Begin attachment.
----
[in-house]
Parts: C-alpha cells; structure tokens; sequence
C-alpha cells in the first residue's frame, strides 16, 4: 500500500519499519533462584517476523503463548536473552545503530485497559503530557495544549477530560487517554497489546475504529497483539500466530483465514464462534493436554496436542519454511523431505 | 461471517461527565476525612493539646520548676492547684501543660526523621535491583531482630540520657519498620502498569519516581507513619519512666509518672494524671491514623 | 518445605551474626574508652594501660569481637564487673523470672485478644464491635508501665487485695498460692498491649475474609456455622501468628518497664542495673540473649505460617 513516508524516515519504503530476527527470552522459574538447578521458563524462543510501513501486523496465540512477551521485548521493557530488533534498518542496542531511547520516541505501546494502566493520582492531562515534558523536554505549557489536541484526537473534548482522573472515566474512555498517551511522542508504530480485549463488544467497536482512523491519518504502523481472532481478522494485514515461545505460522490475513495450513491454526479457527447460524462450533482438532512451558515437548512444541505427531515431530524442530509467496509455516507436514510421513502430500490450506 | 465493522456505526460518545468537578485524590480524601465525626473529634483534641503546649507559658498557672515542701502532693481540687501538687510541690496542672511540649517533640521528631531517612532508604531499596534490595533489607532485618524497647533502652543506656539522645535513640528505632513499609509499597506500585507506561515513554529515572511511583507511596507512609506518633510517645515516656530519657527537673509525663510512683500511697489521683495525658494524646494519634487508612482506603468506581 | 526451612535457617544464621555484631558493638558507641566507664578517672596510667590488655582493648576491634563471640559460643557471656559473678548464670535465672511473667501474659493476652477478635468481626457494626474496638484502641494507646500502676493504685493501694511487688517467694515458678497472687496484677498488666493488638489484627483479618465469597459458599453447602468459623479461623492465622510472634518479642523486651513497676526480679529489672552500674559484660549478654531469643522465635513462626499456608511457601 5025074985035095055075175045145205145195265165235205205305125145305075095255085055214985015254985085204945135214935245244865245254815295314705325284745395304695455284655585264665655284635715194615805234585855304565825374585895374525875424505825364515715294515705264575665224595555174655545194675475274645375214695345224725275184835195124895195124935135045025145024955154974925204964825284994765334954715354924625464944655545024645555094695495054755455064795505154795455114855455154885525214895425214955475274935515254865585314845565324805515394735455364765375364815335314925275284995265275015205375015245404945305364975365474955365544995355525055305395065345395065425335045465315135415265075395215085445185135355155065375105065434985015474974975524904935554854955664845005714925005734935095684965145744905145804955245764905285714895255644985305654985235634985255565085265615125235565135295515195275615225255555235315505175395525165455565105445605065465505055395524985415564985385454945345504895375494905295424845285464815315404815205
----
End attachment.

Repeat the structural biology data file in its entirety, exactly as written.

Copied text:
[in-house]
Parts: C-alpha cells; structure tokens; sequence
C-alpha cells in the first residue's frame, strides 16, 4: 500500500519499519533462584517476523503463548536473552545503530485497559503530557495544549477530560487517554497489546475504529497483539500466530483465514464462534493436554496436542519454511523431505 | 461471517461527565476525612493539646520548676492547684501543660526523621535491583531482630540520657519498620502498569519516581507513619519512666509518672494524671491514623 | 518445605551474626574508652594501660569481637564487673523470672485478644464491635508501665487485695498460692498491649475474609456455622501468628518497664542495673540473649505460617 513516508524516515519504503530476527527470552522459574538447578521458563524462543510501513501486523496465540512477551521485548521493557530488533534498518542496542531511547520516541505501546494502566493520582492531562515534558523536554505549557489536541484526537473534548482522573472515566474512555498517551511522542508504530480485549463488544467497536482512523491519518504502523481472532481478522494485514515461545505460522490475513495450513491454526479457527447460524462450533482438532512451558515437548512444541505427531515431530524442530509467496509455516507436514510421513502430500490450506 | 465493522456505526460518545468537578485524590480524601465525626473529634483534641503546649507559658498557672515542701502532693481540687501538687510541690496542672511540649517533640521528631531517612532508604531499596534490595533489607532485618524497647533502652543506656539522645535513640528505632513499609509499597506500585507506561515513554529515572511511583507511596507512609506518633510517645515516656530519657527537673509525663510512683500511697489521683495525658494524646494519634487508612482506603468506581 | 526451612535457617544464621555484631558493638558507641566507664578517672596510667590488655582493648576491634563471640559460643557471656559473678548464670535465672511473667501474659493476652477478635468481626457494626474496638484502641494507646500502676493504685493501694511487688517467694515458678497472687496484677498488666493488638489484627483479618465469597459458599453447602468459623479461623492465622510472634518479642523486651513497676526480679529489672552500674559484660549478654531469643522465635513462626499456608511457601 5025074985035095055075175045145205145195265165235205205305125145305075095255085055214985015254985085204945135214935245244865245254815295314705325284745395304695455284655585264665655284635715194615805234585855304565825374585895374525875424505825364515715294515705264575665224595555174655545194675475274645375214695345224725275184835195124895195124935135045025145024955154974925204964825284994765334954715354924625464944655545024645555094695495054755455064795505154795455114855455154885525214895425214955475274935515254865585314845565324805515394735455364765375364815335314925275284995265275015205375015245404945305364975365474955365544995355525055305395065345395065425335045465315135415265075395215085445185135355155065375105065434985015474974975524904935554854955664845005714925005734935095684965145744905145804955245764905285714895255644985305654985235634985255565085265615125235565135295515195275615225255555235315505175395525165455565105445605065465505055395524985415564985385454945345504895375494905295424845285464815315404815205